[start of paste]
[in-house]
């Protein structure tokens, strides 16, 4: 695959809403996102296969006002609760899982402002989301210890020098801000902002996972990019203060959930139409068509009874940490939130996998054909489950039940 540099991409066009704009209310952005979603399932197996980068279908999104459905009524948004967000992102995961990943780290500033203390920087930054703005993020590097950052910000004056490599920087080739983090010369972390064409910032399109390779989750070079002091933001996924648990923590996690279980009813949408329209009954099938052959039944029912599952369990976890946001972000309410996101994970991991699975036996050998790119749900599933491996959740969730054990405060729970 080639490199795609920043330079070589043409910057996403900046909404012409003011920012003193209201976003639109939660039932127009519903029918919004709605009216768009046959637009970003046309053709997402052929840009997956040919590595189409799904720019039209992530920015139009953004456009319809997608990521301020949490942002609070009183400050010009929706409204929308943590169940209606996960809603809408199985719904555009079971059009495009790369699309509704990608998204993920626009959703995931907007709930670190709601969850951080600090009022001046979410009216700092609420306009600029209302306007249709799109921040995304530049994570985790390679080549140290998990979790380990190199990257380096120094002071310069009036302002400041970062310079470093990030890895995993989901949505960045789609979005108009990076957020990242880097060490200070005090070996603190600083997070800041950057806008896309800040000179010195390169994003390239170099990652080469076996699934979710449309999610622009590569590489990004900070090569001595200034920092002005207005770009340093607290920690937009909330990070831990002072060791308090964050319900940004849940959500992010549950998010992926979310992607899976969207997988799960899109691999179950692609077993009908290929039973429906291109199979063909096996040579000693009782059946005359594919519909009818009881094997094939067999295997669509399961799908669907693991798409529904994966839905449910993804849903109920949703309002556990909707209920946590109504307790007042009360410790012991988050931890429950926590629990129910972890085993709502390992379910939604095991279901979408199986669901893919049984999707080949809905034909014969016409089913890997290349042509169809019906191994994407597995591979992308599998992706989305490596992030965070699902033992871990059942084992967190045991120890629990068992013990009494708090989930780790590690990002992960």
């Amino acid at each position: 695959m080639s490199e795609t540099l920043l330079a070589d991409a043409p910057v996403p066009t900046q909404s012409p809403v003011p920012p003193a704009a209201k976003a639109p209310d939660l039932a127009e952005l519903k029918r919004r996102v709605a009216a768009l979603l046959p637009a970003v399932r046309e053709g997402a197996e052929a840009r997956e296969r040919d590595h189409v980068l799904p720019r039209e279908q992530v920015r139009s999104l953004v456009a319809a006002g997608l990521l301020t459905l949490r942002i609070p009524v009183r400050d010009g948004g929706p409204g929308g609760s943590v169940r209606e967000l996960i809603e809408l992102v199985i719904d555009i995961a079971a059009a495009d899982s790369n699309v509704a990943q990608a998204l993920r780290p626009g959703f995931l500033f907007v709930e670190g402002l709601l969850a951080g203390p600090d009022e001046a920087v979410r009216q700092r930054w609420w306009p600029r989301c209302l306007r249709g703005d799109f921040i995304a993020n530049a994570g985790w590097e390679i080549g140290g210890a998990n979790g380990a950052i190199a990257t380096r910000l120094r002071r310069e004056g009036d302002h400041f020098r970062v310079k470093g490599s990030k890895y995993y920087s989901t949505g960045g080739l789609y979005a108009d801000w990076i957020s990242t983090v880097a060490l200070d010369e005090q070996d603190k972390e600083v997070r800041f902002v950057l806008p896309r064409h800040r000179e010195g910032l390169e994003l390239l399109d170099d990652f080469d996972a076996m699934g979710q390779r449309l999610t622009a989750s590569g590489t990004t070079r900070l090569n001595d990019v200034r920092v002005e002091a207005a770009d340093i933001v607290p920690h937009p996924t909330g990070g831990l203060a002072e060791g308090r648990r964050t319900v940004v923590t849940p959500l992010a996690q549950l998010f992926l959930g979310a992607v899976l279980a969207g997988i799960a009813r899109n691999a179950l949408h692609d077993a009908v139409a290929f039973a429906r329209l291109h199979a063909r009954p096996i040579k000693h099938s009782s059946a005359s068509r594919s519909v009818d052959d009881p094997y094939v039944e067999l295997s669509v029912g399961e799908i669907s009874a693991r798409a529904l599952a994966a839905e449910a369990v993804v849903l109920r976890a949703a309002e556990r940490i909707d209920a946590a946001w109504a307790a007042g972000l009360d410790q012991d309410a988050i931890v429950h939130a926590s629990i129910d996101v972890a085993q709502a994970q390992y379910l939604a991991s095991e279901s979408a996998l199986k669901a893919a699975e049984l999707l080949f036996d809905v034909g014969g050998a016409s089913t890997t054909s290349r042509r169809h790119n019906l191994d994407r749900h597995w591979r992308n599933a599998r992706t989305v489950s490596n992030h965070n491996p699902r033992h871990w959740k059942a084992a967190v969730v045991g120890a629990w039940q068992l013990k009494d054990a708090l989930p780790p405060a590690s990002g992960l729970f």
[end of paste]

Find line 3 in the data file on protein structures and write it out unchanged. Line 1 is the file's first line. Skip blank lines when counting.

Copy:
């Amino acid at each position: 695959m080639s490199e795609t540099l920043l330079a070589d991409a043409p910057v996403p066009t900046q909404s012409p809403v003011p920012p003193a704009a209201k976003a639109p209310d939660l039932a127009e952005l519903k029918r919004r996102v709605a009216a768009l979603l046959p637009a970003v399932r046309e053709g997402a197996e052929a840009r997956e296969r040919d590595h189409v980068l799904p720019r039209e279908q992530v920015r139009s999104l953004v456009a319809a006002g997608l990521l301020t459905l949490r942002i609070p009524v009183r400050d010009g948004g929706p409204g929308g609760s943590v169940r209606e967000l996960i809603e809408l992102v199985i719904d555009i995961a079971a059009a495009d899982s790369n699309v509704a990943q990608a998204l993920r780290p626009g959703f995931l500033f907007v709930e670190g402002l709601l969850a951080g203390p600090d009022e001046a920087v979410r009216q700092r930054w609420w306009p600029r989301c209302l306007r249709g703005d799109f921040i995304a993020n530049a994570g985790w590097e390679i080549g140290g210890a998990n979790g380990a950052i190199a990257t380096r910000l120094r002071r310069e004056g009036d302002h400041f020098r970062v310079k470093g490599s990030k890895y995993y920087s989901t949505g960045g080739l789609y979005a108009d801000w990076i957020s990242t983090v880097a060490l200070d010369e005090q070996d603190k972390e600083v997070r800041f902002v950057l806008p896309r064409h800040r000179e010195g910032l390169e994003l390239l399109d170099d990652f080469d996972a076996m699934g979710q390779r449309l999610t622009a989750s590569g590489t990004t070079r900070l090569n001595d990019v200034r920092v002005e002091a207005a770009d340093i933001v607290p920690h937009p996924t909330g990070g831990l203060a002072e060791g308090r648990r964050t319900v940004v923590t849940p959500l992010a996690q549950l998010f992926l959930g979310a992607v899976l279980a969207g997988i799960a009813r899109n691999a179950l949408h692609d077993a009908v139409a290929f039973a429906r329209l291109h199979a063909r009954p096996i040579k000693h099938s009782s059946a005359s068509r594919s519909v009818d052959d009881p094997y094939v039944e067999l295997s669509v029912g399961e799908i669907s009874a693991r798409a529904l599952a994966a839905e449910a369990v993804v849903l109920r976890a949703a309002e556990r940490i909707d209920a946590a946001w109504a307790a007042g972000l009360d410790q012991d309410a988050i931890v429950h939130a926590s629990i129910d996101v972890a085993q709502a994970q390992y379910l939604a991991s095991e279901s979408a996998l199986k669901a893919a699975e049984l999707l080949f036996d809905v034909g014969g050998a016409s089913t890997t054909s290349r042509r169809h790119n019906l191994d994407r749900h597995w591979r992308n599933a599998r992706t989305v489950s490596n992030h965070n491996p699902r033992h871990w959740k059942a084992a967190v969730v045991g120890a629990w039940q068992l013990k009494d054990a708090l989930p780790p405060a590690s990002g992960l729970f």